Turning of the tassles

It was a time to throw confetti, it was a time for tears. It was a time for celebration, for high-fives and hugs amongst friends. It was a moment to reflect and to remember.

At Bremerton High School’s graduation ceremony on Friday night June 13, 284 seniors walked up to grasp their diplomas and turn over a new page in the book of their lives.

At the ceremony, three students gave speeches and a few more gave musical performances in honor of the momentous day.

“To all my friends, I love you, and we will be friends forever,” said Micaela Thomas to a sea of purple hats and robes on BHS’s Memorial Field. Thomas was chosen to sing a musical piece, “Win.” Her high, fluctuating voice echoed through the stadium as the sun went down.

Principal Chris Thompson gave a speech about luck in life, pegging the fact that the ceremony occurred on Friday the 13th.

“What luck really means is where preparation meets opportunity,” he said. “The U.S. is full of opportunity. Prepare yourselves and you can grab those opportunities.”

He referenced U.S. Secretary of State Colin Powell’s life struggles before his rise to prominence, from dealing with racism to fighting in Vietnam.

The next speaker, Mark Mattson, a student, talked about graduation as an intersection, a time when the slate of one’s life is wiped clean.

Nathan Tolliver, Joel Mitchell and Isaac Milos wrote a stirring acoustic melody called “Graduation Song.”

“The friendships we made cannot go away; the people whose lives we have touched; will be remembered by us for all time,” Milos sang.

He sang about graduation as a moment to cherish forever. The chorus asked a question about friendship.

“Class of 2003, will you remember me ... will I have a place in your heart?”

Mayor Cary Bozeman was the community speaker for the evening.

He told the seniors that in the next few years they would face five major choices.

The first is whether or not to go to college.

“There’s no option,” he said. “You have to continue your education.”

Eighteen percent of BHS graduating class plans to attend a four-year university next year. Forty-eight percent will attend two-year community colleges, a share of those at Olympic College.

The second major choice Bozeman posed is whether or not to get married before you are 25. Bozeman said he got married when he was 21 and he thought it was too young. “Give it some time, meet new people, don’t get married too young,” he said.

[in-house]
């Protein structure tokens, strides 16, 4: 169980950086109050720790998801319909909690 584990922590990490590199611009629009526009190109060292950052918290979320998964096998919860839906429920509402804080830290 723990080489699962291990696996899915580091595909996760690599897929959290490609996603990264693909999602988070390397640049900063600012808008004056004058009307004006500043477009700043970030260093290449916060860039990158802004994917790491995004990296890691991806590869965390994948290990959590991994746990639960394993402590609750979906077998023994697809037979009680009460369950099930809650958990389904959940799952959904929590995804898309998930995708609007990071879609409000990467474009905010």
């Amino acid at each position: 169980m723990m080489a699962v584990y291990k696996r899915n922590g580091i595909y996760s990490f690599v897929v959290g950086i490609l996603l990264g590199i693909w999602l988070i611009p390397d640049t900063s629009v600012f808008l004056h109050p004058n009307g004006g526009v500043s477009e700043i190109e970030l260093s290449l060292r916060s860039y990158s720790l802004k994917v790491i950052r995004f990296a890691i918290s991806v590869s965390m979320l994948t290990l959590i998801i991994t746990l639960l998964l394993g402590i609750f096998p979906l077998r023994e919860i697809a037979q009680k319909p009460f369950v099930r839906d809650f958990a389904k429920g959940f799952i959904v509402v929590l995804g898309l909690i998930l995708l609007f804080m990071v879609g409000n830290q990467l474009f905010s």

The third choice Bozeman brought up was how soon to have children. Again, he said that having a kid before you are 25 is too early. “You will have some opportunity to have children,” he said. “Married or not, you are going to have that choice.”

The fourth choice suggested is what job to choose. Bozeman said you must strive and pick a job that you can love, otherwise you will end up spending 40 hours of each week struggling.

Finally, he told the graduates they have a choice in the coming years about what kind of reputation to establish.

“What are people going to say about you as a human being? You’ll make a choice about what people are going to say about you,” he said.

As the ceremony concluded, the graduates filed up the steps of the stadium to the soccer field outside the school. There, parents, friends and relatives congratulated them with hugs and kisses. Students posed for pictures with friends and talked about what they were doing next.

“It’s amazing,” said Brandin Johnston. “It’s everything I’ve planned for in the last 12 years.” Jones plans on taking a full load at Olympic College next year.

“I feel excited,” said Amanda Baask. She was standing amongst the crowd just soaking everything in. “I’m still shocked, it feels really surreal. It has been long, but it has been good.”

Baask is joining the United States Army. She leaves in September for Fort Leonard Wood Missouri.

Like many of the Bremerton High seniors, David Daniels was still mystified that the big moment had actually arrived. He used only one word to describe how the moment felt.


Of the high school experience, Daniels can remember both highs and lows.

“As long as you keep trying you’ll make it through,” he said when asked to give advice to students still in high school.

Daniels is starting a job doing grounds maintenance and then will transfer over to the Art Institute in Seattle to study video production. He wandered around like many of the graduates that day, soaking in the last rays of sun, and sharing memories with their friends.

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